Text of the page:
It's a funny phrase we Christians use - "I go to church." For some of us it means that we show up on Sundays (or Saturdays). That might happen regularly. It might happen only at Christmas and Easter or for funerals and weddings. For some of us, "I go to church" means more than just participating in worship. It means we participate in other gatherings or ministries that go along with being a member of a congregation. No matter what our level of involvement, to say that we "go to church" always includes our coming together with others who claim the title "Christian."
Our reasons for "going to church," stem from all sorts of motivations. Many of us were taught when we gather and worship we give glory to God. That is the churchy reason we go. The more immediate (and perhaps more honest) reasons we "go to church" may run the gamut from finding strength or support for whatever life is dishing out to us to less salutary reasons like the need to be seen. For some "going to church" is about fear or duty or habit. For some it is about entertainment. For some it is about our friends. For most of us it is not any one thing but a mixed bag of reasons.
And into this hodge-podge of motivation steps the pastor. Some of us who stand before congregations on Sunday were exposed in seminary to the adage that our role, once in the pulpit, would be "to comfort the afflicted and afflict the comfortable." When the Church (through worship, the sacraments, the community, or even the pastor) brings comfort to the afflicted, it can take the form of a welcomed positive change. We call it transformation. But what about when the comfortable are afflicted? Might that not also be about transformation? It could be, if what being afflicted means is having our comfort challenged or its source questioned.
I wonder, though, why anyone would open up to something that might feel neither positive nor good. For some the answer could be that it's Biblical. For others it might be that life's not all about us. And for still others it could be because we have faith in a Jesus who, even now, is working to transform us and the worlds we continue to create - worlds in which there are winners and losers/ insiders and outsiders/ us and them.
Many of us have experienced Jesus as an agent of comfort. He certainly is portrayed in Scripture that way. But Jesus is said to have afflicted the comfortable as well. He challenged those with power who, to their own advantage, defined the rules of the game of life by which everyone had to play. He did this as he taught about a new world order that he called the Reign of God. In it the rules were God's rules not the least of which were that there would be no outsiders/ no losers/ no us and them.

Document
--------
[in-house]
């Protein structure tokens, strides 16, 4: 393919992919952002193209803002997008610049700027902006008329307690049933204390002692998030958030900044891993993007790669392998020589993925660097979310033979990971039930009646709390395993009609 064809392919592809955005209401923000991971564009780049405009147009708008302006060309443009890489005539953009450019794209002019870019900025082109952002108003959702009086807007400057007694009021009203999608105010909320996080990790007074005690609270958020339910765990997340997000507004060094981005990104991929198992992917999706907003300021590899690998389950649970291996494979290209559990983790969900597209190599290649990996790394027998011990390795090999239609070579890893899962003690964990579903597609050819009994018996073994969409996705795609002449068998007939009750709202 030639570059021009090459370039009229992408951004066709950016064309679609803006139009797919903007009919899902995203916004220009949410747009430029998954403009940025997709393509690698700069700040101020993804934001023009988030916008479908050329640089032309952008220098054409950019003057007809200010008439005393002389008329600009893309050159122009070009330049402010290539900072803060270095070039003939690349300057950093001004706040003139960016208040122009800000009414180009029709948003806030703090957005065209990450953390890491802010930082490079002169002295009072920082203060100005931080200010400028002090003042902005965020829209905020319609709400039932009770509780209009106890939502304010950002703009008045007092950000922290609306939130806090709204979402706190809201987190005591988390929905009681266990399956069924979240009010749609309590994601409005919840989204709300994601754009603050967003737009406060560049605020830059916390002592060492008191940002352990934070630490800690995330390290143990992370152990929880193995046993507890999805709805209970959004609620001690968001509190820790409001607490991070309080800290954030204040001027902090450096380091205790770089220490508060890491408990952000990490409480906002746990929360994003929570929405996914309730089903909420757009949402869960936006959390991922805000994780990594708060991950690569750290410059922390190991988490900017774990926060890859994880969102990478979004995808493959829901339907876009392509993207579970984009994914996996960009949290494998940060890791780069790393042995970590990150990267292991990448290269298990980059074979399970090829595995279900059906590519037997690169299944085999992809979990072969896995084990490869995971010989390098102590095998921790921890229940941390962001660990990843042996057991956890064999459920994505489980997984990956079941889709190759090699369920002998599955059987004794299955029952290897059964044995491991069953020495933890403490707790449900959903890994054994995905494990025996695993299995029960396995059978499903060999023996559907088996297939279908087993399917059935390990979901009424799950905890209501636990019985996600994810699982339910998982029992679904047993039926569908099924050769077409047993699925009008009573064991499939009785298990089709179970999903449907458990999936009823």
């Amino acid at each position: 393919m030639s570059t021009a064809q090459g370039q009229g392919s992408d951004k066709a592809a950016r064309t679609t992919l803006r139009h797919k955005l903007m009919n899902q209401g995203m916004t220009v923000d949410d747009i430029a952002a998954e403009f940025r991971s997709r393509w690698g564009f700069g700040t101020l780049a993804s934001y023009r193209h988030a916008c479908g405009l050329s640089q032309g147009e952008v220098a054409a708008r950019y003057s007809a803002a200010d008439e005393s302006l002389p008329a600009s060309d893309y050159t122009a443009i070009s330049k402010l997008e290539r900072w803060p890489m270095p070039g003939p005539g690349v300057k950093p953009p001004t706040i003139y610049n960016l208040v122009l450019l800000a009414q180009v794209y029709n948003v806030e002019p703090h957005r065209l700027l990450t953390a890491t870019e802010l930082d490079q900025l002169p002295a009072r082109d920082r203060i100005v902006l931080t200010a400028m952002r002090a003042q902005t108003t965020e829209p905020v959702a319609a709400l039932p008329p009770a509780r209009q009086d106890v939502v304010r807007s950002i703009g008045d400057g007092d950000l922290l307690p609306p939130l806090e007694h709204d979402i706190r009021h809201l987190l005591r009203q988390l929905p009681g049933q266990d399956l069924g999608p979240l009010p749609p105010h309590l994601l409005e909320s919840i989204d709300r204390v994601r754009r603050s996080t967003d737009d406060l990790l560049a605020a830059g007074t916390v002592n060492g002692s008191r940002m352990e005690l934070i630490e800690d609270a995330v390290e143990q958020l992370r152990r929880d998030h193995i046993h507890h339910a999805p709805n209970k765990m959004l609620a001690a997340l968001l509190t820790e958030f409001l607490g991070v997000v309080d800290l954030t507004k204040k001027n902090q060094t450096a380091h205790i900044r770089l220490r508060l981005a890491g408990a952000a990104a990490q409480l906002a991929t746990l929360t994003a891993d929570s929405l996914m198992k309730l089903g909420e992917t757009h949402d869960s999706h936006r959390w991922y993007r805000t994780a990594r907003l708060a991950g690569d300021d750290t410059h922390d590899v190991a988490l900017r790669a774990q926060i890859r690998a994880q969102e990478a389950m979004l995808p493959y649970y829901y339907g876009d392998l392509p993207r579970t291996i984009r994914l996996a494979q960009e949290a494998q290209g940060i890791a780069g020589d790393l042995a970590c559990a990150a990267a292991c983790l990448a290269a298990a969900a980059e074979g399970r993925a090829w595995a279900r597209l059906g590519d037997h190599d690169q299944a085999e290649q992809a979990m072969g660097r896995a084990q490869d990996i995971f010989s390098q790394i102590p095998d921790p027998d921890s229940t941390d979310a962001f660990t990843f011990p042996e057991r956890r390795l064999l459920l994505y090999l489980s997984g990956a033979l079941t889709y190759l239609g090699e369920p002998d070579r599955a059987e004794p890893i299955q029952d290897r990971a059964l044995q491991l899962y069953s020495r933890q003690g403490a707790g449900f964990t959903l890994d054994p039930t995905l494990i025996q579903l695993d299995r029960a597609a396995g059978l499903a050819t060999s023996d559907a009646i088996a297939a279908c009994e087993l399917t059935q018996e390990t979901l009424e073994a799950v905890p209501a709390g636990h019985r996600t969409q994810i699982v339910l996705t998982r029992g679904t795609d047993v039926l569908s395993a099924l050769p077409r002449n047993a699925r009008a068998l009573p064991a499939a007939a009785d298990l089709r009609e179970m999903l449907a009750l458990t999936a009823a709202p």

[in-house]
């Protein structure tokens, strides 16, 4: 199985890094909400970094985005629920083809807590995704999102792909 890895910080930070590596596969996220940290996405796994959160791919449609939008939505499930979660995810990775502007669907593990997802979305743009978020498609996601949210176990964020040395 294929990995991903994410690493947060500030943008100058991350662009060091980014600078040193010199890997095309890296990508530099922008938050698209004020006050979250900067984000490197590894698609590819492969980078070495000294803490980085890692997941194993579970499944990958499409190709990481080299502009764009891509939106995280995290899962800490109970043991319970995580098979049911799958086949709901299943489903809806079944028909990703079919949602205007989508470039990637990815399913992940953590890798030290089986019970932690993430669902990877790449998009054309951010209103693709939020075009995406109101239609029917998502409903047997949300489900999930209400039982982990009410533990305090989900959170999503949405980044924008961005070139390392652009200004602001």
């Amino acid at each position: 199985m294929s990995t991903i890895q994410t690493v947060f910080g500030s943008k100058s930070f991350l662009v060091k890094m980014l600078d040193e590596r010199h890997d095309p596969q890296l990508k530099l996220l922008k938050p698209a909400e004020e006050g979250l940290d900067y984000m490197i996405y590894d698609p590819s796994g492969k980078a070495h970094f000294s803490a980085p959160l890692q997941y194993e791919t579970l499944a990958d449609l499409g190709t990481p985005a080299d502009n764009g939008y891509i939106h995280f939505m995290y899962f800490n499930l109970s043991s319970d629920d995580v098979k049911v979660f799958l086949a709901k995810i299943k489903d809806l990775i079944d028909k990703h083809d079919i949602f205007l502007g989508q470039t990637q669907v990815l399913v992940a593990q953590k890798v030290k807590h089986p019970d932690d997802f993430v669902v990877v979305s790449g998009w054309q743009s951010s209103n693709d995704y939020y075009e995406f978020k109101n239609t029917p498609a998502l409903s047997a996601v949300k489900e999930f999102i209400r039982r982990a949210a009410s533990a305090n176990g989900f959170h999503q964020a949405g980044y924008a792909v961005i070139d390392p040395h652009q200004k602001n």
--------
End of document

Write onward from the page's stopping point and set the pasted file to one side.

Those in power were not interested in being afflicted. They did not want their position questioned. They liked their lives the way they were and did not want to be challenged. They were like many of us.
Welcoming comfort and resisting challenge are innate human tendencies. But if individually, societally, and as a species we are to be transformed into a people, a society, a species that is more and more pleasing to God (as God is known to us in Jesus), then we might do well to do two things. First, we might remember to give thanks for comfort whenever we are fortunate enough to experience it. And second, we might take a deep breath, surrender some of the excess of our comfortable lives, and move closer to harmony with the teachings and life of Christ.
In our culture, for most of us that will include letting go of the hegemony we give to individualism. It may mean refocusing our concerns away from our 401Ks. It may mean becoming willing to admit our addiction to consumption and to the things that own us. It may mean confessing that we are willing to look down on our brothers/sisters (and other species) rather than be their keepers when it suites us.
If we want only to be comforted, maybe we should give further thought to why we "go to church." If, however, we Christians were willing to accept not only the transformation that comes from being comforted, but also that which comes from being afflicted, we might become agents, along with Jesus, of God's change. "Going to church" could then require little more than opening our eyes each day to this ever-changing, marvelous world that God continues to create and of which we are a part.
Leigh Waggoner is priest at St. Barnabas Episcopal Church. She can be reached at 565-7865, or firstname.lastname@example.org.